Those stinging creatures? They’re yellow jackets, not bees.

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Hordes of yellow jackets have been harassing students eating outside because of COVID-19 restrictions. (Rachel Buccalo/The Williams Record)

It’s impossible to miss them. They’re drowning in spilled syrup on the picnic tables or buzzing around the green compost bins. Or maybe you’ll see someone on Paresky Lawn suddenly stand up and run a couple feet in one direction, then return sheepishly to their friends a few moments later.

Most students call them bees, but they’re actually wasps — more specifically, yellow jackets. You should be careful around them, but there’s no need to panic, according to Professor of Biology Joan Edwards.

“Yellow jackets are a little high strung,” she said. “I would keep distance. I wouldn’t push them too far, but in general I think you can avoid getting stung.”

That means you should avoid swatting them — especially when near a nest — or otherwise being aggressive toward them. Their sting has a pain rating of two on a scale of one to four, which is the same rating as a honey bee’s sting. 

Matt Meczywor, who works at Fresh ’n Go, said that he often gets stung when handling trash bins.

“There’s no real way around it,” he said.

While Meczywor regularly wades into swarms of 15 or 20 yellow jackets, he doesn’t get stung every single time. “The odds go up the more you do it,” he said.

“I’ve also done the one where you have to lift up the bag and suddenly 20 of them decide that they are going to fly now because they just freaked out,” he added.

Despite the noticeable swarms of wasps around the trash cans by Paresky, Meczywor said that this year is no worse than normal — it’s just part of the job.

Edwards said yellow jackets help their females’ build up fat reserves this time of year, which explains why there are so many around.

“Right now they’re probably in a feeding frenzy really trying to tank up to get through the winter,” she said. “They’re also probably into the mating phase.”

While she said she has never observed the mating phase, she has heard that yellow jackets have a “frenzied mating situation.” Every male and female mates five to nine times, then the males die and the females find a nice warm spot. A female wasp will use up to around 85 percent of her body fat over the course of the winter. In the spring, female wasps become the queens of new colonies, which they might form in old mouse dens or loose floorboards.

When looking for food, yellow jackets have been known to travel from 400 meters to a kilometer.

“They’re looking for water, sugar water — like nectar — and a protein source, which is gonna be some kind of prey,” Edwards said. “In nature, they’re going to eat flies — insects that are smaller than they are — [and] usually they’ll pounce on them and kill them and eat them, but they also will forage on carrion, and they’ll forage on any food left over from people.”

These wasps are hungry for many of the same things that students eat. “They can take little bits of meat out of your hamburger, and they love things like Coca-Cola or cider,” Edwards said. “That’s like drinking nectar. Any food is going to attract them and unfortunately they can also communicate back to their hive-mates, ‘Hey there’s some great food here,’ so they can recruit other foragers to come.”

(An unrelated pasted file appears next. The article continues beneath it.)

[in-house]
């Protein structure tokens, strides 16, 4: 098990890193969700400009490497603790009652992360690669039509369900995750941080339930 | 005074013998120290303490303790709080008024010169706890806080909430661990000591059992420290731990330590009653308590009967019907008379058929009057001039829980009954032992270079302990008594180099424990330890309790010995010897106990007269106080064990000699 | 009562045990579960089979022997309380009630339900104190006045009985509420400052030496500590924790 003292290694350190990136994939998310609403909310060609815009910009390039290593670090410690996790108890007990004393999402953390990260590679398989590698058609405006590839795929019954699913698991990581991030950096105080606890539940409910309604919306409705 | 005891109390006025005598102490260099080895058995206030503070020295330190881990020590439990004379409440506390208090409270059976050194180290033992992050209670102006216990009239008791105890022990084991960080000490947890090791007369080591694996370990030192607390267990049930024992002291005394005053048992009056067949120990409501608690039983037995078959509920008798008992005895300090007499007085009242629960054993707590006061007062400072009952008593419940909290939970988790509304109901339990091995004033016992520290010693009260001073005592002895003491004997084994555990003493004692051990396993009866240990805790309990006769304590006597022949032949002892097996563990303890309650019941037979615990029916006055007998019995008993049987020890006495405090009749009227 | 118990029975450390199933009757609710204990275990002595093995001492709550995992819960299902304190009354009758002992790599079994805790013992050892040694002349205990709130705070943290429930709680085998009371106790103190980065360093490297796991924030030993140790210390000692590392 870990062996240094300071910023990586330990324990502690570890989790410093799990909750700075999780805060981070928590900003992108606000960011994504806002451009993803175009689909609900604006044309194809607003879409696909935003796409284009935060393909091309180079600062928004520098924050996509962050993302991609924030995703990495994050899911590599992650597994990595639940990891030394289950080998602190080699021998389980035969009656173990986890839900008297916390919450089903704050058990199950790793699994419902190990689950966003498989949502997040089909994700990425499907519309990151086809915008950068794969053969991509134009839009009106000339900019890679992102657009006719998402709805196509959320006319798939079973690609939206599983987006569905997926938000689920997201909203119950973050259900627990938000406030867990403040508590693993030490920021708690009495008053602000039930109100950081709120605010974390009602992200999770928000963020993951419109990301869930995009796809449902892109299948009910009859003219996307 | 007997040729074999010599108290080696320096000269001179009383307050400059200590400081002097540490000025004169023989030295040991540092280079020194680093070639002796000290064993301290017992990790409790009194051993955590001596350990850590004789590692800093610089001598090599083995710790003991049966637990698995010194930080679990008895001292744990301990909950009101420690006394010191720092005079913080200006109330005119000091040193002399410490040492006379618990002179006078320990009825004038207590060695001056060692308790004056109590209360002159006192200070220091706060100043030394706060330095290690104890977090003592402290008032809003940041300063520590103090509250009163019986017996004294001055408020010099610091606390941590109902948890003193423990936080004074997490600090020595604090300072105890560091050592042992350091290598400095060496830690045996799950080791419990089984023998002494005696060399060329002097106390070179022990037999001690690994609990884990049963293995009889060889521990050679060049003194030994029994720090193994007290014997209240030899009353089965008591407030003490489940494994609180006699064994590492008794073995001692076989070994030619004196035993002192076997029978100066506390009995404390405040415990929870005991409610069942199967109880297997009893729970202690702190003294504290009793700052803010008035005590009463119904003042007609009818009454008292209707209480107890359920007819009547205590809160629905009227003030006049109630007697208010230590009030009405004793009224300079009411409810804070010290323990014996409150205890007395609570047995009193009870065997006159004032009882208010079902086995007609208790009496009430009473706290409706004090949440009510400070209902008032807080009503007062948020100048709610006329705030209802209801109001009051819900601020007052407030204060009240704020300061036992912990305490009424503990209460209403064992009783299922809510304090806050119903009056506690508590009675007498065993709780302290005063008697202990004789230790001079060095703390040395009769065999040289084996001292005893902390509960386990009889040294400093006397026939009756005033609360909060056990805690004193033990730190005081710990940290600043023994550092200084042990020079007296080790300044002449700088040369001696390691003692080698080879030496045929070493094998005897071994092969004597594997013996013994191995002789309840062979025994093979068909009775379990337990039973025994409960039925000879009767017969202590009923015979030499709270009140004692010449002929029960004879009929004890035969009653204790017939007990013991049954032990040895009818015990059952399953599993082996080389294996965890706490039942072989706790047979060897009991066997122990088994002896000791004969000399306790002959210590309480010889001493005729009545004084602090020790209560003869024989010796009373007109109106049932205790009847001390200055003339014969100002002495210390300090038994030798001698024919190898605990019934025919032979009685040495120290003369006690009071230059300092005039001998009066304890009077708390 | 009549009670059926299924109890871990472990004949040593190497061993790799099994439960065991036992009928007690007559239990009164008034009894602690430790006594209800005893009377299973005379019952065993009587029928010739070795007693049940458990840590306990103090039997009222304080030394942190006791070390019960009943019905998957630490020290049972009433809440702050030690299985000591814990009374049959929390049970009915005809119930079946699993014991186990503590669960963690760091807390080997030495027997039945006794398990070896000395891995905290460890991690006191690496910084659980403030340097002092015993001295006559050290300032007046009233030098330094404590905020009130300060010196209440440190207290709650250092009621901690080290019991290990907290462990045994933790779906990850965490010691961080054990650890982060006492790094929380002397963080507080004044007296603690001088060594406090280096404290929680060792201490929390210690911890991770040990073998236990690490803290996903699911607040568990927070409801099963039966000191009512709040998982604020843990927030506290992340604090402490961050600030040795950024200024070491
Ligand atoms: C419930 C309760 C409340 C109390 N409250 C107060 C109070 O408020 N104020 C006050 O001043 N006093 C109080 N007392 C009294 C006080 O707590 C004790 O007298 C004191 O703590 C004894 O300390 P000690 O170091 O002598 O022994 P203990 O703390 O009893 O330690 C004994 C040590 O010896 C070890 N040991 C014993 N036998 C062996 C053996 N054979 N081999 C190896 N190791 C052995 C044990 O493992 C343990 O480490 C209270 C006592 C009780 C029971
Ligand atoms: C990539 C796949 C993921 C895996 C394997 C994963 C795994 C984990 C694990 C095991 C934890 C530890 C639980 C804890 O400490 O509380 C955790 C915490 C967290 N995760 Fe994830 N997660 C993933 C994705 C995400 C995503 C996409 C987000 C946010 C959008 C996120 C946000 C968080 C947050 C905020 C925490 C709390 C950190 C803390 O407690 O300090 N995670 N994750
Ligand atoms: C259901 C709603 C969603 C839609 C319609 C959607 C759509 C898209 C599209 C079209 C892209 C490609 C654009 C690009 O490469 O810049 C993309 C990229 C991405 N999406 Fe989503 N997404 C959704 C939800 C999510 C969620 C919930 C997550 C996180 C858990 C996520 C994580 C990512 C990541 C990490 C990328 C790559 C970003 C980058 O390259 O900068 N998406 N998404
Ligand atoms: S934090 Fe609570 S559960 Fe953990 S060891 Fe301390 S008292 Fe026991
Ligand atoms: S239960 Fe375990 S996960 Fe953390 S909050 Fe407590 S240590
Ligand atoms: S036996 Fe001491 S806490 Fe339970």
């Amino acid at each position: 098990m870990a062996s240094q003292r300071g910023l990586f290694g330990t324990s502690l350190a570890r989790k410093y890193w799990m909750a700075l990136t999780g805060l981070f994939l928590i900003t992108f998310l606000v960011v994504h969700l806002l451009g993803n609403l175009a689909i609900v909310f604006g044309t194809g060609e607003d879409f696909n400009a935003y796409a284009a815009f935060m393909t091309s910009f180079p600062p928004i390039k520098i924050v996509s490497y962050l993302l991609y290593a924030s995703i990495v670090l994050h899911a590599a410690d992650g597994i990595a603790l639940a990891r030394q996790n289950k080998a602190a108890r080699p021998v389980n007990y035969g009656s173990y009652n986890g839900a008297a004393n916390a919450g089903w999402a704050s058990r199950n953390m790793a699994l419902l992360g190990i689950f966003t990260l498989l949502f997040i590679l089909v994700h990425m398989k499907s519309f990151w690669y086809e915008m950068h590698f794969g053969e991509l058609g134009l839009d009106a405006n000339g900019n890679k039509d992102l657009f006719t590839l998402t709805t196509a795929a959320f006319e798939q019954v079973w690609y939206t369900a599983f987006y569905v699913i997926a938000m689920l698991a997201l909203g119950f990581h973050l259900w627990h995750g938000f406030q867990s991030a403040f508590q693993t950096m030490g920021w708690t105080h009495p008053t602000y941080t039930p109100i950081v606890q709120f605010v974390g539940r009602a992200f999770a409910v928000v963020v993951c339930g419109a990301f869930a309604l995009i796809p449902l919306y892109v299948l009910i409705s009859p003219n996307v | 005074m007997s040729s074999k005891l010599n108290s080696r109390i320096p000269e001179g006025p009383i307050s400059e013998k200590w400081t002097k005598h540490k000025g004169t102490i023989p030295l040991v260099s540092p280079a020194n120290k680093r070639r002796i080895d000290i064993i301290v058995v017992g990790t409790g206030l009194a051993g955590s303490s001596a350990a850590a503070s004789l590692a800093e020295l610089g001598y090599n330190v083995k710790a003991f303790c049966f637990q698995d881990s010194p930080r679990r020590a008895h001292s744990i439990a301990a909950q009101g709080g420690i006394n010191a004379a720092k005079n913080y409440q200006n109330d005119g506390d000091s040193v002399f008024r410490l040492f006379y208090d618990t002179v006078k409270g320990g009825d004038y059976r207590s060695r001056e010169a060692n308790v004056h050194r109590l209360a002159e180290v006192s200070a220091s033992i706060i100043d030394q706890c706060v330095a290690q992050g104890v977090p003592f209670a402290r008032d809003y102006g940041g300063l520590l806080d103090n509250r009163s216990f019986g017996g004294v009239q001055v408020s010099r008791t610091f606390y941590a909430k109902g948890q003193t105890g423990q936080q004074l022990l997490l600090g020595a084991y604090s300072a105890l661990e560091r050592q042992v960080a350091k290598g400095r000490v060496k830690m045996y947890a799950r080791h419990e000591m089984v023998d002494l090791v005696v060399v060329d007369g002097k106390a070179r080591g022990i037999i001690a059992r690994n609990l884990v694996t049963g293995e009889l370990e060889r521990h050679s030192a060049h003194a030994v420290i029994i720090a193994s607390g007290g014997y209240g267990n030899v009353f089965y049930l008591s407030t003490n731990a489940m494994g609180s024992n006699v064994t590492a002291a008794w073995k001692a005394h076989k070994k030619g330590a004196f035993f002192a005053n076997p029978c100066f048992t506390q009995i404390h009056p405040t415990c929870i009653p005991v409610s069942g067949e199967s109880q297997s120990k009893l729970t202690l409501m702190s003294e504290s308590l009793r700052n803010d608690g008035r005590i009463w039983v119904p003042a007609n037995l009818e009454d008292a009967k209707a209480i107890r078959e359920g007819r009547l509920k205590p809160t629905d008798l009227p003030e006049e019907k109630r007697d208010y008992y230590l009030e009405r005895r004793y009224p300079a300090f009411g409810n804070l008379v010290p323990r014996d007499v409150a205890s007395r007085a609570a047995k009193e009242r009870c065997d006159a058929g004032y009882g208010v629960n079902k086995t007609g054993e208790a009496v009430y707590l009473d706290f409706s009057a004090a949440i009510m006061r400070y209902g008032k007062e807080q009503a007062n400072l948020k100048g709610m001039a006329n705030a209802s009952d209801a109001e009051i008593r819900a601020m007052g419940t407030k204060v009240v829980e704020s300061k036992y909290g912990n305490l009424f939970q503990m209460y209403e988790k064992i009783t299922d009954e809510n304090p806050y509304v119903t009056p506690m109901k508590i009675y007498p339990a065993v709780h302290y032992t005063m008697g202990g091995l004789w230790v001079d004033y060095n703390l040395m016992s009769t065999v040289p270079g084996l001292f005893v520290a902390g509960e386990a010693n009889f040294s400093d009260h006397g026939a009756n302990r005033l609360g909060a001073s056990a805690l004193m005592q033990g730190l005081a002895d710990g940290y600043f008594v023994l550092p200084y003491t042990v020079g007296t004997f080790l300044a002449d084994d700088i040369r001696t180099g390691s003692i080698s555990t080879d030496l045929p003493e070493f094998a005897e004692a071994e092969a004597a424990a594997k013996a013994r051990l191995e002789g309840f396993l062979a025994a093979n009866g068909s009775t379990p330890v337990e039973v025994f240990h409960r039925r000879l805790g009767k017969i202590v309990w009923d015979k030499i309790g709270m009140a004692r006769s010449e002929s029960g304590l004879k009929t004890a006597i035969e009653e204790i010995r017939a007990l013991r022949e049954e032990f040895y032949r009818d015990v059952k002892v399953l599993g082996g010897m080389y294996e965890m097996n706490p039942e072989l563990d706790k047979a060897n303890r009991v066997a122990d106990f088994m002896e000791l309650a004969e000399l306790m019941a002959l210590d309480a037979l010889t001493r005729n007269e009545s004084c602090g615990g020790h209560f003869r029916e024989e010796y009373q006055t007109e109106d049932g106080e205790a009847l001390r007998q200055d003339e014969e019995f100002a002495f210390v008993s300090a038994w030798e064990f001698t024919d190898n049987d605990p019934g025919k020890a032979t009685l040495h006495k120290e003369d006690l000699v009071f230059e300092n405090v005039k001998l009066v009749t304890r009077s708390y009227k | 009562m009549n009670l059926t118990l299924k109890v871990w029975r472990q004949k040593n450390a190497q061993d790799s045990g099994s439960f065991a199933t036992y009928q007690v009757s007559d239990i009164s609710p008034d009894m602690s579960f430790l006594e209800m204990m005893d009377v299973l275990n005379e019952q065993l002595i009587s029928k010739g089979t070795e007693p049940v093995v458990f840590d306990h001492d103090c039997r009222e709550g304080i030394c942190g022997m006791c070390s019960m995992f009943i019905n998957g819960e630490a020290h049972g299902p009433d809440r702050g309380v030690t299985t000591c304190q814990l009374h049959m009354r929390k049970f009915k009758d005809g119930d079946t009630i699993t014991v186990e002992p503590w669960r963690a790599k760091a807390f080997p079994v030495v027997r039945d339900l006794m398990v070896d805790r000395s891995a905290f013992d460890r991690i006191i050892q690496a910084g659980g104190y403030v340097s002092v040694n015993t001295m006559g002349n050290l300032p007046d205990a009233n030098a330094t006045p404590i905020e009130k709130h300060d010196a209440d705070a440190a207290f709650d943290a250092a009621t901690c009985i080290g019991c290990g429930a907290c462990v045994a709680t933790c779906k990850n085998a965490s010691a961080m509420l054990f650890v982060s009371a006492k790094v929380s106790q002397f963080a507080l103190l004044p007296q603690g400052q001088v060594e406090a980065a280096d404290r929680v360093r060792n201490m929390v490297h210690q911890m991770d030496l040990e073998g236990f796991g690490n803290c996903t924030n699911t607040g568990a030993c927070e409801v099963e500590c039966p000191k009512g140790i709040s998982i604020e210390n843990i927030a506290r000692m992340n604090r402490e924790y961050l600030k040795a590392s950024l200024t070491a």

It’s likely that the wasps are here to stay until it gets cold. “They also learn where things are,” Edwards said.“Once you’ve got them, you kind of have them. It’s kind of hard, especially if you have regular trash piles.”

That might explain why it feels like there are so many more wasps around here this year. Everyone is eating in the same place outside right next to uncovered, overflowing trash cans. They’re not going anywhere until the first hard frost — which might not come until early October.

 “When I was growing up I was terrified of anything that flew that had a stinger,” Edwards said. “I used to become hysterical, and of course then I became a biologist, then I became a botanist, then I started to study pollination biology where a lot of the main pollinators have stingers, and I got over it. I realized how amazing and wonderful they are, and how smart they are, and how beautiful they are and how they can do just incredible things.”

The wasps have an astonishing array of survival skills. “These little things — they can mobilize their friends, they can remember where things are… They can figure out how to live through a winter,” she added.

This influx of wasps reminded Edwards of a quote from E. O. Wilson, a biologist who studied ants.“Probably one of the most frequent questions he gets asked is ‘what do I do when I get ants in my kitchen?’ He says, ‘what I tell people to do is to bend over and look at them carefully.’”

Edwards says she took that advice to heart. When she sees ants in her house (except carpenter ants because they eat wood), she just lets them pass by. 

“They come through during the spring and then they disappear. They’re okay,” she said.

For those tired of the waps, she recommends a little field observation.

“I suppose if you’re sitting there having a sandwich and they’re trying to take bits of it, you could let them take a bit, and you could watch them and see what they’re doing,” she said. “As long as you don’t let them sting you.”